I suppose bomb shelters like school desks gave room for hope that such was survivable though most people wouldn't have. It was more important that people have hope and many profitable cottage industries rose up to support the premise.

    While the eminent threat of nuclear exchange is greatly diminished today, the potential for social collapse among modern societies is much greater, the resulting carnage almost beyond comprehension with any advanced preparation no less than equally absurd.

  8. Hey, Man. I like your blog. I saw this post on BoingBoing, and the phrase 'Inman Park' caught my eye. I live in the ATL, too, and know someone you may know from work, John Kay? Small world, small town.
    In the mid-90's, I went to a yard sale that Agnes Scott was having, and bought a 25lb canister of 'Carbohydrate Candy' and a wicked looking can opener that they had stored up with a bunch of other junk 'just in case'. Funny how long it takes us to purge out that stuff.

  9. lol @ Port-O-Biff

  10. Ahh the good old port o bif. Takes you back doesn't it?

  11. People make fun of ""Duck and Cover", fallout shelters, and hiding under the desk; But there are many situations where these simple precautions could save lives. Not everyone is going to be mail blast radius, and staying underground a few days til the worst of the fallout decays would really work for a lot of people. Civil Defense fell by the wayside in the early 70s, but Carter revived it. FEMA was created as a system to deal with nuke attack. Its backers used hurricane and earthquake response as a cover. If the original FEMA program hadn't been gutted in the 80s, we could have cleared out much of NOLA in a couple of days. Much of Houston tried to evacuate for Rita ant there was nothing but meyham on the freeways. The original FEMA plan would have had us all out in two days.

  12. The Civil Defense agency had a set of plans available for building a bomb shelter, around 1962. One of those cutaway images seems to be similar.

    And, yes, one could go to the Home Depot equivalent (Hechinger's) to get the stuff to build one's own or to modify a house (sandbagged under-stairwell shelter).

    Other than the futility of building a "bomb" shelter, the idea of preparedness is still good.

    (toilet seats over 5 gallon buckets are honeybuckets out here. Not ergonomic but the only available city services for some.)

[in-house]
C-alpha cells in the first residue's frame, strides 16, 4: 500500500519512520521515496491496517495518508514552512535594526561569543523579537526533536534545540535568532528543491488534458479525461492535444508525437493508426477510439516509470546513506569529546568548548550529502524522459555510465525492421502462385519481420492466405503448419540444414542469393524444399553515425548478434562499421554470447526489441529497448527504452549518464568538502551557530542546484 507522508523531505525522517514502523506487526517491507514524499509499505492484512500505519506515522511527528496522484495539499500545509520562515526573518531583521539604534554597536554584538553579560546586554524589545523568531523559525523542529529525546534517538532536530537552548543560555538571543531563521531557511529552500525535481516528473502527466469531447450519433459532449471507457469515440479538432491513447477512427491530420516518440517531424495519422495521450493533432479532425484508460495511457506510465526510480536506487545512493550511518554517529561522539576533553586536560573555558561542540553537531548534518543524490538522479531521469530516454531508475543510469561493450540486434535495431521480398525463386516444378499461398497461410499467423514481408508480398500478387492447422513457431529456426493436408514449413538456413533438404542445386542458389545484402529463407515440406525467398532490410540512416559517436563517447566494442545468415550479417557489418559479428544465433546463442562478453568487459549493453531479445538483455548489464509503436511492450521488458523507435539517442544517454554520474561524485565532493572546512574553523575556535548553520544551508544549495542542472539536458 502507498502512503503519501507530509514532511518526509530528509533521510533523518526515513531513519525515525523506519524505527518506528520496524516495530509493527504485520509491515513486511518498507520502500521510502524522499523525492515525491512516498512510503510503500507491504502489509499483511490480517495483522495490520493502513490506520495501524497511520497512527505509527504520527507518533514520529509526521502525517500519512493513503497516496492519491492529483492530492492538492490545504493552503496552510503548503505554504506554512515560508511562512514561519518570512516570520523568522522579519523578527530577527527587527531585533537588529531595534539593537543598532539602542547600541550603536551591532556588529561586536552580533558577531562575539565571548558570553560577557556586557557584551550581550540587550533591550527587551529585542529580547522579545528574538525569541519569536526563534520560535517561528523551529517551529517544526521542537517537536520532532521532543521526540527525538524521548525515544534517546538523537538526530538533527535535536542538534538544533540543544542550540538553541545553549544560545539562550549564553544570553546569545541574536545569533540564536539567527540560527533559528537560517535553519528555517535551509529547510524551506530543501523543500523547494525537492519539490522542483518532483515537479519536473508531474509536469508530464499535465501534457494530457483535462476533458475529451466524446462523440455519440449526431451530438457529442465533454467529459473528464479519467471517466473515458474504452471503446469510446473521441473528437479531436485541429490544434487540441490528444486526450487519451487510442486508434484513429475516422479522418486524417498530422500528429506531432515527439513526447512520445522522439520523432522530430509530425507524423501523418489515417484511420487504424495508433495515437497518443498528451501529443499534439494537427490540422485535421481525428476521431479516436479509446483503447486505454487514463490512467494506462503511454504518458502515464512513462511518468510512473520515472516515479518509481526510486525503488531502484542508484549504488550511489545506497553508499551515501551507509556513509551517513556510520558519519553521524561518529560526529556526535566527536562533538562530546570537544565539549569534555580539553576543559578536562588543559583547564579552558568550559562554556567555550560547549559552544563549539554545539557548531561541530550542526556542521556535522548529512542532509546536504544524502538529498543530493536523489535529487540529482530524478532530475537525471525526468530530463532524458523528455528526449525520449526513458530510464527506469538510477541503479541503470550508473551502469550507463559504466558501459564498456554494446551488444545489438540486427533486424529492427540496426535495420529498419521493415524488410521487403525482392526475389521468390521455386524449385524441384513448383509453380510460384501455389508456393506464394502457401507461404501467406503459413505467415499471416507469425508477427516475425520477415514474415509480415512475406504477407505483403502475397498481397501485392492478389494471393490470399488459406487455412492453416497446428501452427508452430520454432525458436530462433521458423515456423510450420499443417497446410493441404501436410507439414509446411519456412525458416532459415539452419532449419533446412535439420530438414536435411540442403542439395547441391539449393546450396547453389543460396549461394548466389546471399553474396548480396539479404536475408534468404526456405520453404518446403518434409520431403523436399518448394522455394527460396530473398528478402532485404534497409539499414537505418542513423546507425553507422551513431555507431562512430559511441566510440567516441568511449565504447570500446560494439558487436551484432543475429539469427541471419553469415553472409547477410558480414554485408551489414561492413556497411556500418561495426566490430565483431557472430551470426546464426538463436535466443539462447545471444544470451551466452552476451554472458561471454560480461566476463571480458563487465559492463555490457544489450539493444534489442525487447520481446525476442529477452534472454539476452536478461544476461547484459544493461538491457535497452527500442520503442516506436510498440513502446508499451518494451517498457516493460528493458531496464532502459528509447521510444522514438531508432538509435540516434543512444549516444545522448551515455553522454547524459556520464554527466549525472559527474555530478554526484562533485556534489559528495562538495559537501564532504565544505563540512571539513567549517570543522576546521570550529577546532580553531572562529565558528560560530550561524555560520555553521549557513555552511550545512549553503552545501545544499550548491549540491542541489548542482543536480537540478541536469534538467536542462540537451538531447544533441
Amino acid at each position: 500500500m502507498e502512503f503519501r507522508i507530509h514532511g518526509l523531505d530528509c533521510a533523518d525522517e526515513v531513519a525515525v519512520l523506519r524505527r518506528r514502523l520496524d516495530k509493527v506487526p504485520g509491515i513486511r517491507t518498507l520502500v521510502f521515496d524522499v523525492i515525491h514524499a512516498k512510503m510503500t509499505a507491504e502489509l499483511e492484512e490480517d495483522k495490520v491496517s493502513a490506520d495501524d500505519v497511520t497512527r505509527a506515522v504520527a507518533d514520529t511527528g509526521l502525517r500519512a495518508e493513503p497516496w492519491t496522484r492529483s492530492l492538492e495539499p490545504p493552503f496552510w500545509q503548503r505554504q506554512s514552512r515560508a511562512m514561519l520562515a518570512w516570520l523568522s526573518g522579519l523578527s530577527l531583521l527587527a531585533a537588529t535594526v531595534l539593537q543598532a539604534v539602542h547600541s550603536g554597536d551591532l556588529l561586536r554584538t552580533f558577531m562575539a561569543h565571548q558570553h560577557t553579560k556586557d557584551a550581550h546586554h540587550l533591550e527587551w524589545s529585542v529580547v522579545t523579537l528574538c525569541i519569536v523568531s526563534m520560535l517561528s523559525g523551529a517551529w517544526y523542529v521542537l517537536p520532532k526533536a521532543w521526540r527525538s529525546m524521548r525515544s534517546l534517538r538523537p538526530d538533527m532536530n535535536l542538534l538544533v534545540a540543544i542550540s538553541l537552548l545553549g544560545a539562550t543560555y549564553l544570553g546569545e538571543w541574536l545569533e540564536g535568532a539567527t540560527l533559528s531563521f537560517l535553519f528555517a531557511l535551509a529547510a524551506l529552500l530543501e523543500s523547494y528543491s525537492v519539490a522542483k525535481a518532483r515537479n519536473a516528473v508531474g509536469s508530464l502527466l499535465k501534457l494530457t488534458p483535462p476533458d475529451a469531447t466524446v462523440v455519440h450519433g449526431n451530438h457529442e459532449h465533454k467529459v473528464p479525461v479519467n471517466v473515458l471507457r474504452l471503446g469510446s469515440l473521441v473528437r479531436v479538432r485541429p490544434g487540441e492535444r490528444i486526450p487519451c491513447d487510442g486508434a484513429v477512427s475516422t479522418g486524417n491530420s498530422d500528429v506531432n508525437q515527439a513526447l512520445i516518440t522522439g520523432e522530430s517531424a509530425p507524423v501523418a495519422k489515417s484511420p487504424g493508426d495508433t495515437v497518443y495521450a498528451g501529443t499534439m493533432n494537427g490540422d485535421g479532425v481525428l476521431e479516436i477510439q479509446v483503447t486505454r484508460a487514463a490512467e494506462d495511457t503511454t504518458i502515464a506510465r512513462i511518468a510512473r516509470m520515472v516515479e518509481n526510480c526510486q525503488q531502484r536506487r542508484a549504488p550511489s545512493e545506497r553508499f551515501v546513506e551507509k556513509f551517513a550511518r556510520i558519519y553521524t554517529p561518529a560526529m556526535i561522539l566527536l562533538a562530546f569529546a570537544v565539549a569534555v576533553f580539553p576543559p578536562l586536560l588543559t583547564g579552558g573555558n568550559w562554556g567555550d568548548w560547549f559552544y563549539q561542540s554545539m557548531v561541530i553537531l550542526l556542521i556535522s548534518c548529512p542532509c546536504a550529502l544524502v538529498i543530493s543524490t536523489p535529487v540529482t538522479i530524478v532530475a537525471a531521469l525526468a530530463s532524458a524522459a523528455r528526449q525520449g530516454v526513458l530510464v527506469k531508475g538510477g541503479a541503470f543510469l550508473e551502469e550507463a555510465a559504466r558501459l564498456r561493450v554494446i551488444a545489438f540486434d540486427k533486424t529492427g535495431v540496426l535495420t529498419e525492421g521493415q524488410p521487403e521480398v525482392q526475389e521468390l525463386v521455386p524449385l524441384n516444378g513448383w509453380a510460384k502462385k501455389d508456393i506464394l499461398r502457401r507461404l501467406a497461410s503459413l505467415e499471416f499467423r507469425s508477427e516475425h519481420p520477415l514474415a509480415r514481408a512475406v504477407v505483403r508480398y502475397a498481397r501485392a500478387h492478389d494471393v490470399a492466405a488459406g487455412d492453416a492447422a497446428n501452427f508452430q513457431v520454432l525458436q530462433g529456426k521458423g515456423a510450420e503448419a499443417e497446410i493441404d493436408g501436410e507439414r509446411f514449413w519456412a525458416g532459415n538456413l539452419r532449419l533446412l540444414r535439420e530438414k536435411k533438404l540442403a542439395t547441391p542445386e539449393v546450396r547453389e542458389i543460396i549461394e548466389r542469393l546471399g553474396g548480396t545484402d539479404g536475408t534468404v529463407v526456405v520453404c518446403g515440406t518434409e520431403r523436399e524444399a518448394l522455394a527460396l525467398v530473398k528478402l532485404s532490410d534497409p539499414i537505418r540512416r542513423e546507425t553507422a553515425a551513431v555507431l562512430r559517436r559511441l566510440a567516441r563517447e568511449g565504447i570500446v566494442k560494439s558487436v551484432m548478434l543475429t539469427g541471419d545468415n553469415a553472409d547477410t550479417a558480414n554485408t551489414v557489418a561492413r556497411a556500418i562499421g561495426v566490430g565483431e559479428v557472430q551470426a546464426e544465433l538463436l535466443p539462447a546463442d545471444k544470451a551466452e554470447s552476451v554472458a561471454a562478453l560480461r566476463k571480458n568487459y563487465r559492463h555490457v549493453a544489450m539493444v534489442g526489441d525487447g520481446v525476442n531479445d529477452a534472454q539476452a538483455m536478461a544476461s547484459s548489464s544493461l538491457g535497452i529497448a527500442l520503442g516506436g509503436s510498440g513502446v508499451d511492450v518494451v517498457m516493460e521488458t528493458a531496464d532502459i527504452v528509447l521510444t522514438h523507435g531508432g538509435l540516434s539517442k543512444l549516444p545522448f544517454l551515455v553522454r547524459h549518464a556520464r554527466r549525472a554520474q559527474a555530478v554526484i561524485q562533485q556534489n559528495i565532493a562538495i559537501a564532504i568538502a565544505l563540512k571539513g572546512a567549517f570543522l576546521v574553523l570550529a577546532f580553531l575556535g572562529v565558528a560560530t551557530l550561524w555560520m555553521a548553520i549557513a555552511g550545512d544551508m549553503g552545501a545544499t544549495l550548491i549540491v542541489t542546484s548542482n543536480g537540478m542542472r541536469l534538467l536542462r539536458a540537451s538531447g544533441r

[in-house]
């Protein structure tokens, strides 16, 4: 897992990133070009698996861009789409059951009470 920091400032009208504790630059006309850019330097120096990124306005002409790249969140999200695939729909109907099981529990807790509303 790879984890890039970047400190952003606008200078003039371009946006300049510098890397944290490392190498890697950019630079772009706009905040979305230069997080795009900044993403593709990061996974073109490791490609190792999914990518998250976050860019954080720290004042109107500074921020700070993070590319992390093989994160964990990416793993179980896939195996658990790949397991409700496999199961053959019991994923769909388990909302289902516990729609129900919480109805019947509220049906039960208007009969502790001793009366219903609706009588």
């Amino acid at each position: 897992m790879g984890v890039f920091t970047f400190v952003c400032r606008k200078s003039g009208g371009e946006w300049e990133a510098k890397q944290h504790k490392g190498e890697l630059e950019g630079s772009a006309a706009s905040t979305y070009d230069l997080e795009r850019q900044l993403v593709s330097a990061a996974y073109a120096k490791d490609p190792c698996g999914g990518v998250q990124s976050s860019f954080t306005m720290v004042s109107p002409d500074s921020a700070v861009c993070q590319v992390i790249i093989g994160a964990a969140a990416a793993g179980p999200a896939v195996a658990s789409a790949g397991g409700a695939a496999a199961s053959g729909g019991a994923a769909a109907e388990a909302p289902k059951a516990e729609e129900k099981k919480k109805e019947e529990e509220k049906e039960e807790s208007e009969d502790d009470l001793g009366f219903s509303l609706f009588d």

13. After using the Port-O Biff. So "its" in there. THEN what?

  14. This post makes me want to listen to Donald Fagen's "The Nightfly" album.

    Oh yes.

  15. Not to rain on most of you guys parade but while civil defense is gone, the nukes are not. Hello?
    A terrorist nuke is very possible in which case Duck and Cover could save your life. Watch it on Google video. Go to www.physiciansforcivildefense to learn more. I was trained in the US navy to launch nukes from submarines. I know whereoff I speak. Great handbook. A collectors item!

  16. What killed off the home bomb shelter was the dawning realization of just how long you'd have to stay inside one. It's not like "Jericho" on TV, where a good rainstorm washes it all away, and everything outdoors is normal again. If you were somewhere that you needed to be in a fallout shelter, you'd need to be in it for years. Not days, not weeks, but years.

    The chance of agriculture surviving both the initial radiation and years of neglect in any meaningful way is pretty slim as well.

    On a globe, everybody's downwind of everybody else. Nobody wins in nuclear war.

    Oh, but the good news is that most camping stores still sell the Porto-Biff, if not by that name.

  17. If I remember correctly...

    I've studied this stuff on and off for several years as a hobby, and as I remember the swimming pool trick might actually work. Of course, the radiation levels would still have been astronomical when he surfaced.

  18. It is good for hurricane too.

  19. I can't believe how silly and uninformed people were back then... imagine... having to spend TWO WEEKS to a MONTH down there... everyone knows it's safe after 3-5 days... gosh they were animals back then...

  20. I had a friend who's Dad was quite paranoid and installed a secret bombshelter/underground food storage at night so no would know about it. Of course my friend told me and everyone else so it ended up being not-so-secret. That was like 10 years ago. I don't know if they had a Port-o-Biff though.

  21. I grew up in Atlanta in the 60's and my industreous uncle built a bomb shelter in the parking lot of Cambellton Plaza shopping center, west of the city. I don't know that he ever sold one, but it was fun to visit. My grandmother stocked mason jars full of water "just in case". Ah, the innocence.

  22. Fallout shelters are still built in Switzerland in all residential houses and most underground carparks are fallout shelters.

    Its the law, they MUST do it.

  23. We are studying the Cold War in social studies and this kind of helps me out. I mean i have to do a project on this and everything that i have learned about the atomic bomc threats and everything it would be really scary!lol